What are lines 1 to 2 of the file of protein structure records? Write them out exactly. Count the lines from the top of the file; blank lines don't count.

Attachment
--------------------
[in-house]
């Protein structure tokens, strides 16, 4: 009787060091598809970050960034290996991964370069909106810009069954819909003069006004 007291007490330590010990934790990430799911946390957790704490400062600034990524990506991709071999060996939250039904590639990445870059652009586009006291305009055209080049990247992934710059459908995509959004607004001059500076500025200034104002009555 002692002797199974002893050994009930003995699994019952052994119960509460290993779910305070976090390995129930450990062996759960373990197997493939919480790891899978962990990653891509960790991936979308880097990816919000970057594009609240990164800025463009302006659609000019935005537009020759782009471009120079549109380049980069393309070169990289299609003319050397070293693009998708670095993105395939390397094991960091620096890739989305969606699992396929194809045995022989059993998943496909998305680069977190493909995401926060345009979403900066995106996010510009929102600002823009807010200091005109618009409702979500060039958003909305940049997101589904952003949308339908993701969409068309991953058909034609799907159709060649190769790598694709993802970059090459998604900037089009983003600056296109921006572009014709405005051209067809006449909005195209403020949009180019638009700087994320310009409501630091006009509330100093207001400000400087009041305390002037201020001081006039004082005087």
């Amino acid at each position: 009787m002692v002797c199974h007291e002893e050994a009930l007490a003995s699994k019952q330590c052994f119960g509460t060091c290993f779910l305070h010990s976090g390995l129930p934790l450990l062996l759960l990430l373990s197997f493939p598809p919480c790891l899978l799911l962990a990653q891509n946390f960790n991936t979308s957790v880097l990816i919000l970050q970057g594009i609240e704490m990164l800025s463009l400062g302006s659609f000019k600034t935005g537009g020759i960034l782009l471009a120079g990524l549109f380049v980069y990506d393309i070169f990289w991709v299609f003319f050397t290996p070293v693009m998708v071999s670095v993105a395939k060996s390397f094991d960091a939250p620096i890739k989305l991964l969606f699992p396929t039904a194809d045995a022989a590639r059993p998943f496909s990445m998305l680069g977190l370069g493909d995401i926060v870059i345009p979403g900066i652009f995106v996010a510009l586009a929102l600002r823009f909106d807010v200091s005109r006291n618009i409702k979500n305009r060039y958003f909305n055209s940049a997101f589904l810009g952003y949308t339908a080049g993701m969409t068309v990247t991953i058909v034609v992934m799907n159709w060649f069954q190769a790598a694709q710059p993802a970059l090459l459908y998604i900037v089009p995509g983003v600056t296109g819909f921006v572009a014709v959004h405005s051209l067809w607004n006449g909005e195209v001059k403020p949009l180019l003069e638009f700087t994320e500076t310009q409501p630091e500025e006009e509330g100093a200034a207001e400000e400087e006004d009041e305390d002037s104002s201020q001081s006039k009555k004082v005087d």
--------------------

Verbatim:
[in-house]
């Protein structure tokens, strides 16, 4: 009787060091598809970050960034290996991964370069909106810009069954819909003069006004 007291007490330590010990934790990430799911946390957790704490400062600034990524990506991709071999060996939250039904590639990445870059652009586009006291305009055209080049990247992934710059459908995509959004607004001059500076500025200034104002009555 002692002797199974002893050994009930003995699994019952052994119960509460290993779910305070976090390995129930450990062996759960373990197997493939919480790891899978962990990653891509960790991936979308880097990816919000970057594009609240990164800025463009302006659609000019935005537009020759782009471009120079549109380049980069393309070169990289299609003319050397070293693009998708670095993105395939390397094991960091620096890739989305969606699992396929194809045995022989059993998943496909998305680069977190493909995401926060345009979403900066995106996010510009929102600002823009807010200091005109618009409702979500060039958003909305940049997101589904952003949308339908993701969409068309991953058909034609799907159709060649190769790598694709993802970059090459998604900037089009983003600056296109921006572009014709405005051209067809006449909005195209403020949009180019638009700087994320310009409501630091006009509330100093207001400000400087009041305390002037201020001081006039004082005087």